“There’s no space, but they create space,” he said.
When a player jumps and kicks the ball into the net midair, Souré turns to the fence and expresses his admiration.
The crowd is part of the fun. Spectators shout their observations over the sounds of African beats, booming from loudspeakers. It is agreed that the player wearing No. 7 for Mauritania — who plays for a team in Italy — is a dangerous force. And though the Ivory Coast falls increasingly behind, the game could turn at any moment.
“I’ve seen a team that’s losing 4-1 make a comeback,” said Makenzy Kapaya, a 37-year-old artist who grew up in the Goutte d’Or but later relocated to a less cramped apartment elsewhere. Like many in the crowd, he has returned to watch the games and to reunite with childhood friends.
“If you have problems, people will help you here, no matter what your origins,” Kapaya said.
The Goutte d’Or, a dense, working-class area, often makes news for unflattering reasons — drugs, prostitution, violence. The library closed for months three years ago because employees said they had been repeatedly threatened by dealers selling near its doors. Following the fatal police shooting of 17-year-old Nahel Merzouk this summer and the subsequent protests across the country, the local police station was attacked.
Éric Lejoindre, the mayor of the 18th arrondissement, pointed out that local volunteers had been quietly helping with homework, cooking and housing for years. A group of therapists in the Goutte d’Or hold regular listening sessions, setting out chairs in an abandoned lot for passers-by to unload their burdens.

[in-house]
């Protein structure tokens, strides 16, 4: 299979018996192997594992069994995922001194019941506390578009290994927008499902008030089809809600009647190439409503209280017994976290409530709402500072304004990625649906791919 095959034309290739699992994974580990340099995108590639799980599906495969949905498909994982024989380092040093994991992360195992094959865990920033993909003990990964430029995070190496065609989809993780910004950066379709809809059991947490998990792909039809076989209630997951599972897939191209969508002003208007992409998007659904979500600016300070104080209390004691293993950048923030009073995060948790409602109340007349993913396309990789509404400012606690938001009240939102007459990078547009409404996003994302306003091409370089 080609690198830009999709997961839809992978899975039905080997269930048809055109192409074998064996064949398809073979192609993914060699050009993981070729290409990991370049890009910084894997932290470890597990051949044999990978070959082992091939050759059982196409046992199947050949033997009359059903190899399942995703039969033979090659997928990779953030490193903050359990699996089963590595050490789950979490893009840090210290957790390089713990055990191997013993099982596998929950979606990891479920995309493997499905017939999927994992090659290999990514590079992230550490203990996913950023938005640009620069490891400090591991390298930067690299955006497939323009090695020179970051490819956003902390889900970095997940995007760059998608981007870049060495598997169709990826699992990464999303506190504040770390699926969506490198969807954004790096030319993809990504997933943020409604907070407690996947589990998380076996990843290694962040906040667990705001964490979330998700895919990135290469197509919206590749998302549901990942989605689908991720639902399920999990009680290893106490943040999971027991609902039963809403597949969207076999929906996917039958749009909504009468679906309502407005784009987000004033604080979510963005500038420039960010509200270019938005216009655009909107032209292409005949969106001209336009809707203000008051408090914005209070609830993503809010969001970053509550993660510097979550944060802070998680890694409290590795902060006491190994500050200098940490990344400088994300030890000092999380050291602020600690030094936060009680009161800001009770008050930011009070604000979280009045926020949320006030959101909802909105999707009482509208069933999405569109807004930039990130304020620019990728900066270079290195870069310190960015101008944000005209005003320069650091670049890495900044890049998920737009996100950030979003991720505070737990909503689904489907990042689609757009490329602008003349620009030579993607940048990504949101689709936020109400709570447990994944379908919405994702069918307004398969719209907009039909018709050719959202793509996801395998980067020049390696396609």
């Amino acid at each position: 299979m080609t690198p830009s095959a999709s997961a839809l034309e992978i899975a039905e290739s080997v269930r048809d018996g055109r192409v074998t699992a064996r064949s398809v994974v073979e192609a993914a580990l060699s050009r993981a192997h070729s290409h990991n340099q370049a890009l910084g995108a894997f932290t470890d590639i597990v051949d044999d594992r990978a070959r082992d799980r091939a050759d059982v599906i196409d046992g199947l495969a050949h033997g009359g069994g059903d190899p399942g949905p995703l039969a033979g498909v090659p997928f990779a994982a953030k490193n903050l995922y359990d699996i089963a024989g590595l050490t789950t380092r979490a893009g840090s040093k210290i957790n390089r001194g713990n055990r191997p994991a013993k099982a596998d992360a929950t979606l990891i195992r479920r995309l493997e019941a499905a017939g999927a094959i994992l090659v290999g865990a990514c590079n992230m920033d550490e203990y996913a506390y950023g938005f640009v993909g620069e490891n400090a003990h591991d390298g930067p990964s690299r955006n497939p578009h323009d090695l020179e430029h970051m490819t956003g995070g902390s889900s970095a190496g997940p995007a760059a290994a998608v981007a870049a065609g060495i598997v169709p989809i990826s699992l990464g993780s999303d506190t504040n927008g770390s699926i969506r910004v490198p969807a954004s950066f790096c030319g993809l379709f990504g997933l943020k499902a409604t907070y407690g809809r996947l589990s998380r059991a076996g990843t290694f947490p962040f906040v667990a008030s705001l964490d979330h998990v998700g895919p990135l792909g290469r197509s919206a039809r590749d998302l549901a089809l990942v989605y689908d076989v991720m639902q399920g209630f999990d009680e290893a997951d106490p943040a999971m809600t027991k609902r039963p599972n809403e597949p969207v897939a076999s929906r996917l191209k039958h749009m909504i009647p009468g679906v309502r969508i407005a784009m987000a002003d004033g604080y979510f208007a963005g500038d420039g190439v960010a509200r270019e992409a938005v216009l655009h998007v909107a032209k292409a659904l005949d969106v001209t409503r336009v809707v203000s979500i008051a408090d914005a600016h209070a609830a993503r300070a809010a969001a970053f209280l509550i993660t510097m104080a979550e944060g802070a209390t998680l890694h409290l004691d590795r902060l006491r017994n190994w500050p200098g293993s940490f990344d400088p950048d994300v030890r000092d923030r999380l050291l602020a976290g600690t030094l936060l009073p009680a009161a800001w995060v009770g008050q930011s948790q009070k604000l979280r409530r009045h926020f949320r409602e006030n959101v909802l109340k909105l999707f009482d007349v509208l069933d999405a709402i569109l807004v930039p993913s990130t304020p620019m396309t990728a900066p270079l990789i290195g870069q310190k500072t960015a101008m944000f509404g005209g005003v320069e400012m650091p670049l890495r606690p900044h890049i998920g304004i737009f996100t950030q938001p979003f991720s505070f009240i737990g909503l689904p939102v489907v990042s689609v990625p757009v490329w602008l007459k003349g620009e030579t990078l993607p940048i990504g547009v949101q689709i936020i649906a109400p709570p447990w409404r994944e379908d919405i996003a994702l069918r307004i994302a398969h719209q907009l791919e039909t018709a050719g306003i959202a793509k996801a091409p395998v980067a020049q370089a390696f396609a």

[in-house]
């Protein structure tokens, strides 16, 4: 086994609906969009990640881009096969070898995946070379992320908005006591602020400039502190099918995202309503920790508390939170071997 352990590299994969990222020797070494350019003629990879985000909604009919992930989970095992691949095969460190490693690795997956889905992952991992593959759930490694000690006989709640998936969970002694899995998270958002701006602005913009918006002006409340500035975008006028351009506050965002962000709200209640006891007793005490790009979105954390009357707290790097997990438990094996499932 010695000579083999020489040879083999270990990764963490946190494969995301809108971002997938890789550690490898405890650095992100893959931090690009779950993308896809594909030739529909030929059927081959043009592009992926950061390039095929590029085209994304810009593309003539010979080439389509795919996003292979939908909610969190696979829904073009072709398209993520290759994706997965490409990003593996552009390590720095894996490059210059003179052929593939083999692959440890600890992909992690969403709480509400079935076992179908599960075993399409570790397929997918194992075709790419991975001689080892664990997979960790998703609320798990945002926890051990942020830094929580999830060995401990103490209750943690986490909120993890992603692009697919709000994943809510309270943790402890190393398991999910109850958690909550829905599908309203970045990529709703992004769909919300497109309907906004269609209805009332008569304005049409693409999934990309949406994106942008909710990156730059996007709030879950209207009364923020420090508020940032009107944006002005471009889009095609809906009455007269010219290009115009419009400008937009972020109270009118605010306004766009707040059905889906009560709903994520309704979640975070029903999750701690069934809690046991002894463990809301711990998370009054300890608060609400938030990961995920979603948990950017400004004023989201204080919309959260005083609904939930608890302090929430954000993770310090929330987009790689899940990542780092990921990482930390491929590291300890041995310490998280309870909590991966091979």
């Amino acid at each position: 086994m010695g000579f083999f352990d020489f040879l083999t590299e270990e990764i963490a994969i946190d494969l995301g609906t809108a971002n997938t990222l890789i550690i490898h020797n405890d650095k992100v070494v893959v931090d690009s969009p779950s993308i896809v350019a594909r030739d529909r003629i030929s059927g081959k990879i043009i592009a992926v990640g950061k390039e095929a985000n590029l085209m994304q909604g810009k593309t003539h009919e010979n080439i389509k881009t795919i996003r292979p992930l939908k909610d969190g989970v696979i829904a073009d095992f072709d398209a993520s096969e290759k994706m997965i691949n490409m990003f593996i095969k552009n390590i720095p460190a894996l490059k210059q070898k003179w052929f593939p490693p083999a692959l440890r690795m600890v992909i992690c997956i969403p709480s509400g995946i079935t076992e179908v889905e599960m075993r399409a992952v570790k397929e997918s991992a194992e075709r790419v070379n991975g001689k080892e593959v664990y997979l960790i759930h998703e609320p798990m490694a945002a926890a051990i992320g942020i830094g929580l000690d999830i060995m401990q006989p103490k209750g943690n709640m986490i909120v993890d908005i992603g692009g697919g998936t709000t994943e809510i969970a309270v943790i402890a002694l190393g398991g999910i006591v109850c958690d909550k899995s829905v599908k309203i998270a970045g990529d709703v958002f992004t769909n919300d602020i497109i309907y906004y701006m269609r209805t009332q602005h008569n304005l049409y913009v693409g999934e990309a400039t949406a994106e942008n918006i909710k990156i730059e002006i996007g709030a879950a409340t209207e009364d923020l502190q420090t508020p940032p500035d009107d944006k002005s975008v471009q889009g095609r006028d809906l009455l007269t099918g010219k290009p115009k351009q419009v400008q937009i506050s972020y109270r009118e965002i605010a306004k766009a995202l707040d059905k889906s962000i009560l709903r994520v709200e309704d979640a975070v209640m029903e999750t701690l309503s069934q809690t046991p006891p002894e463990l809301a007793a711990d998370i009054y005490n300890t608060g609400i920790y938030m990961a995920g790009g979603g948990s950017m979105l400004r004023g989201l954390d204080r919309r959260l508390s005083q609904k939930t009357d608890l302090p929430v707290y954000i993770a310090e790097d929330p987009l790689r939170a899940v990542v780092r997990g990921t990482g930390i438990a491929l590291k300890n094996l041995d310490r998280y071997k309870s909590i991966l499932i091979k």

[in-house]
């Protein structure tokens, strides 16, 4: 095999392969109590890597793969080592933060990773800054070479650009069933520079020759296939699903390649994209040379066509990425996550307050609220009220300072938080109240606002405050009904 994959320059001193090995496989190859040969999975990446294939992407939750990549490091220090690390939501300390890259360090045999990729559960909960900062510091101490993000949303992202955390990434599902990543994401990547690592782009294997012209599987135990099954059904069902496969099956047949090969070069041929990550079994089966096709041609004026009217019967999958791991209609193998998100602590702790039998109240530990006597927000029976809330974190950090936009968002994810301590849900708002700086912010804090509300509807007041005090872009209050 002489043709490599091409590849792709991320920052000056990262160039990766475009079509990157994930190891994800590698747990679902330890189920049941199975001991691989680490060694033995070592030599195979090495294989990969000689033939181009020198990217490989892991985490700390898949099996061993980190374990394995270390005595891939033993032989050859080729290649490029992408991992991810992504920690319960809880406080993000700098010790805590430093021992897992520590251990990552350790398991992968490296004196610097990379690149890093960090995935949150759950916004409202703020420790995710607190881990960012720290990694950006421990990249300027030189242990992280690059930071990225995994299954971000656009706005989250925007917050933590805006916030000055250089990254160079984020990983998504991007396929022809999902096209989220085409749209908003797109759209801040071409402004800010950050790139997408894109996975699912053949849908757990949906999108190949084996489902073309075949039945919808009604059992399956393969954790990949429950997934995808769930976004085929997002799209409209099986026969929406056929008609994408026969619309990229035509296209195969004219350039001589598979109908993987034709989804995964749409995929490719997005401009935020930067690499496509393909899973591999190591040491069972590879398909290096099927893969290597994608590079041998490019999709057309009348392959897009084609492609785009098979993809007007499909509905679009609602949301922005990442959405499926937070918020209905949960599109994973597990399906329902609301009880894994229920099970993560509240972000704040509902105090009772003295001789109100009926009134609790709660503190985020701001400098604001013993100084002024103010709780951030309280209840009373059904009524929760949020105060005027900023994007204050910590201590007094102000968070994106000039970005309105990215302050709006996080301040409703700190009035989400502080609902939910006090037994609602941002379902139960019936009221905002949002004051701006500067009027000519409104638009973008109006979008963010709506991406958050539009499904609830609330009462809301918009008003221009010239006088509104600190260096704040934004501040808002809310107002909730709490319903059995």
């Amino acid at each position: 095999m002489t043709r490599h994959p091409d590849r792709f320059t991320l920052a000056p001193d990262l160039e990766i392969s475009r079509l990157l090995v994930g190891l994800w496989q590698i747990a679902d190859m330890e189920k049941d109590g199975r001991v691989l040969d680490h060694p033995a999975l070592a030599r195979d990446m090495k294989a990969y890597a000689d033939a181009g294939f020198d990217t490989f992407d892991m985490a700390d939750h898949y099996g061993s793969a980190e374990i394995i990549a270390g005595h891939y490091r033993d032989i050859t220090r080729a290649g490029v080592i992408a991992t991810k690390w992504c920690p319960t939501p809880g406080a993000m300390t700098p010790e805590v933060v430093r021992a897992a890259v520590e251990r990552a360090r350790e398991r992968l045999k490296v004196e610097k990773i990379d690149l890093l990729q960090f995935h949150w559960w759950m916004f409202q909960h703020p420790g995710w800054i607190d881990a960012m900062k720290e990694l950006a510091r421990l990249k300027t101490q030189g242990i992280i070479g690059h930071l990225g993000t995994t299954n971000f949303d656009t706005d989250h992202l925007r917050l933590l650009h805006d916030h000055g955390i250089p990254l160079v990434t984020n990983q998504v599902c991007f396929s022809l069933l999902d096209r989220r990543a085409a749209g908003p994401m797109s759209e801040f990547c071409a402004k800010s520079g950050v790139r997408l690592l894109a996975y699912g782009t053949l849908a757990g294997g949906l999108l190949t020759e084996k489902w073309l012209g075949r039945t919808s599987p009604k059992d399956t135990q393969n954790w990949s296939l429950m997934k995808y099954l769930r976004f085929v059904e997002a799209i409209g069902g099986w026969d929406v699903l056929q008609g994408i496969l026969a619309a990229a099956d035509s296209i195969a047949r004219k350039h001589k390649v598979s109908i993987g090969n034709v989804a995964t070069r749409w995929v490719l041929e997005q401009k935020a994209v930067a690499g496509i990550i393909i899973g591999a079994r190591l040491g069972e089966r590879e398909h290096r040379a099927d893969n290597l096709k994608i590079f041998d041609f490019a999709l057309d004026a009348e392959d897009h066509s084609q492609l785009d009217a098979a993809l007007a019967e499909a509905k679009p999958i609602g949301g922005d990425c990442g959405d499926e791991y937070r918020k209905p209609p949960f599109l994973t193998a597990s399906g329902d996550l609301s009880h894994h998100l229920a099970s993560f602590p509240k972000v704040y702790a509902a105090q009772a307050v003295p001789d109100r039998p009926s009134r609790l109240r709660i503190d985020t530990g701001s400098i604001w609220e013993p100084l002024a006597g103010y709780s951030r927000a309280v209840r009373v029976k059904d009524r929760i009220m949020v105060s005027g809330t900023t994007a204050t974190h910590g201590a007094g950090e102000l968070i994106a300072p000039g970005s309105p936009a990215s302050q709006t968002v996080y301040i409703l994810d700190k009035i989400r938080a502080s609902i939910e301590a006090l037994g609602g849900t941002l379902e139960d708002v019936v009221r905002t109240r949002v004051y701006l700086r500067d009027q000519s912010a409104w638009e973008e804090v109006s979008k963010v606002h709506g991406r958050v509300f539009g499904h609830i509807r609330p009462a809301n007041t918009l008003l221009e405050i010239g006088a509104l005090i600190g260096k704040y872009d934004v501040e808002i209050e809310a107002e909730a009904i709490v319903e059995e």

For all its problems, the neighborhood has huge heart, Lejoindre said.
“Locals know it, but sometimes we need it to emerge in a spectacular fashion,” he said. “For me, CAN is one of those moments when the neighborhood can revel in being a bit exceptional.”
After halftime, the Ivory Coast players rally, bringing the score to 9-7. But then Mauritania yanks the plug from their energy and dreams. As the sky dims into an inky night, and spectators hold up their phones as lanterns, Mauritania scores again. And again. And again. Boom, boom, boom. The players start to do little dances after each goal.
When Souré blows his whistle for full time, a crowd surges onto the tiny court to embrace the young Mauritanian team in a squealing cyclone of joy.
Camara, who will take a few weeks off before beginning preparations for next year’s event, said he was continually surprised by how much joy the little tournament had brought to the neighborhood. At a time when anti-immigration sentiments are growing and identity politics are flaring in France, he said he considered it a unifying event. “We thought we were just starting something for fun,” he said, “but we created something bigger.”
Red and white fireworks burst above the little park in the heart of the Goutte d’Or. The celebration will continue for hours.
Juliette Guéron-Gabrielle contributed research from Paris.